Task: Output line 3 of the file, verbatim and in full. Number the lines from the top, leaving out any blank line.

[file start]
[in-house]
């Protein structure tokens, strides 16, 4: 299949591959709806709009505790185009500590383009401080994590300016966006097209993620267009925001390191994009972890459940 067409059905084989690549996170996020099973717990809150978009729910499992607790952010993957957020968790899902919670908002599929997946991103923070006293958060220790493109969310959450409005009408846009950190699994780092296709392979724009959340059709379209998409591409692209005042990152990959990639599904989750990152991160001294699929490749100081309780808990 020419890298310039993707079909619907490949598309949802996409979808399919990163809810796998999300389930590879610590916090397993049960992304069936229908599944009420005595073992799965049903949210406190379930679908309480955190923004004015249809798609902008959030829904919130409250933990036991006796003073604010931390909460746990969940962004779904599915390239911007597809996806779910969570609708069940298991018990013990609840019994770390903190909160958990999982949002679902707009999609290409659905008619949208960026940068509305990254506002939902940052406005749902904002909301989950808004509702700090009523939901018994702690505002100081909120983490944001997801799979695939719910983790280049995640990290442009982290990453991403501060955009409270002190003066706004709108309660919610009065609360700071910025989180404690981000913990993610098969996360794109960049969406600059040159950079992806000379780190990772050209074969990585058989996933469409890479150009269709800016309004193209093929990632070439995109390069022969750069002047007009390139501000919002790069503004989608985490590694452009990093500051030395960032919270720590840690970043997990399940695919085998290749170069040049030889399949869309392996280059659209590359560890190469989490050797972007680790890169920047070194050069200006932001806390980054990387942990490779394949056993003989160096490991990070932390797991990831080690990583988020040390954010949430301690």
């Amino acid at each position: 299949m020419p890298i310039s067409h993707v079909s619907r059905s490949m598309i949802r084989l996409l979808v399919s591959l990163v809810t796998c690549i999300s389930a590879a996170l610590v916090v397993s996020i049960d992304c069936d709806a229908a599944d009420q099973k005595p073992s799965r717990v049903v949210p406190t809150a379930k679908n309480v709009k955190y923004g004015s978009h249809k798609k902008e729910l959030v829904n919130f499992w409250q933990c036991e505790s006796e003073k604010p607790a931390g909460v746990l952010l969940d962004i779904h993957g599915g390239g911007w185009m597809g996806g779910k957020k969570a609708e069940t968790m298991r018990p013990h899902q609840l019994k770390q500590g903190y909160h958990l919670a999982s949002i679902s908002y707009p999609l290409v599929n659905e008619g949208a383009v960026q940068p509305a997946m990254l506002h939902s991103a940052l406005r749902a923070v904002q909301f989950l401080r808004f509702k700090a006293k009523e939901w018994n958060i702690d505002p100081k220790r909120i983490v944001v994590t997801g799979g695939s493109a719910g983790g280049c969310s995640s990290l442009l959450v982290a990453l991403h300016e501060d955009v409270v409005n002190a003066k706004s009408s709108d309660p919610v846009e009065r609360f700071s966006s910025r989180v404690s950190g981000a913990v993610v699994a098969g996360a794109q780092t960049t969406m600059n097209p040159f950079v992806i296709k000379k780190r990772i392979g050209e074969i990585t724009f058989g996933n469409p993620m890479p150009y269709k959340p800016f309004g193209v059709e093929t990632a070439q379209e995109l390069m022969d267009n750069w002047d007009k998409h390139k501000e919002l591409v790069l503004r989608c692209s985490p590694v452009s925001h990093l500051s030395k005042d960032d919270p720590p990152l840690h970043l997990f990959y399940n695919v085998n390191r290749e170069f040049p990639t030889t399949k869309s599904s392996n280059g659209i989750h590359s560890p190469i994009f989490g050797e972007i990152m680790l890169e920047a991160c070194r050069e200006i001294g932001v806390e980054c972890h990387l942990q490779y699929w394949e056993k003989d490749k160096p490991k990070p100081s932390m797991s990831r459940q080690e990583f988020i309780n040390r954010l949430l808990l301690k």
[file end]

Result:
């Amino acid at each position: 299949m020419p890298i310039s067409h993707v079909s619907r059905s490949m598309i949802r084989l996409l979808v399919s591959l990163v809810t796998c690549i999300s389930a590879a996170l610590v916090v397993s996020i049960d992304c069936d709806a229908a599944d009420q099973k005595p073992s799965r717990v049903v949210p406190t809150a379930k679908n309480v709009k955190y923004g004015s978009h249809k798609k902008e729910l959030v829904n919130f499992w409250q933990c036991e505790s006796e003073k604010p607790a931390g909460v746990l952010l969940d962004i779904h993957g599915g390239g911007w185009m597809g996806g779910k957020k969570a609708e069940t968790m298991r018990p013990h899902q609840l019994k770390q500590g903190y909160h958990l919670a999982s949002i679902s908002y707009p999609l290409v599929n659905e008619g949208a383009v960026q940068p509305a997946m990254l506002h939902s991103a940052l406005r749902a923070v904002q909301f989950l401080r808004f509702k700090a006293k009523e939901w018994n958060i702690d505002p100081k220790r909120i983490v944001v994590t997801g799979g695939s493109a719910g983790g280049c969310s995640s990290l442009l959450v982290a990453l991403h300016e501060d955009v409270v409005n002190a003066k706004s009408s709108d309660p919610v846009e009065r609360f700071s966006s910025r989180v404690s950190g981000a913990v993610v699994a098969g996360a794109q780092t960049t969406m600059n097209p040159f950079v992806i296709k000379k780190r990772i392979g050209e074969i990585t724009f058989g996933n469409p993620m890479p150009y269709k959340p800016f309004g193209v059709e093929t990632a070439q379209e995109l390069m022969d267009n750069w002047d007009k998409h390139k501000e919002l591409v790069l503004r989608c692209s985490p590694v452009s925001h990093l500051s030395k005042d960032d919270p720590p990152l840690h970043l997990f990959y399940n695919v085998n390191r290749e170069f040049p990639t030889t399949k869309s599904s392996n280059g659209i989750h590359s560890p190469i994009f989490g050797e972007i990152m680790l890169e920047a991160c070194r050069e200006i001294g932001v806390e980054c972890h990387l942990q490779y699929w394949e056993k003989d490749k160096p490991k990070p100081s932390m797991s990831r459940q080690e990583f988020i309780n040390r954010l949430l808990l301690k």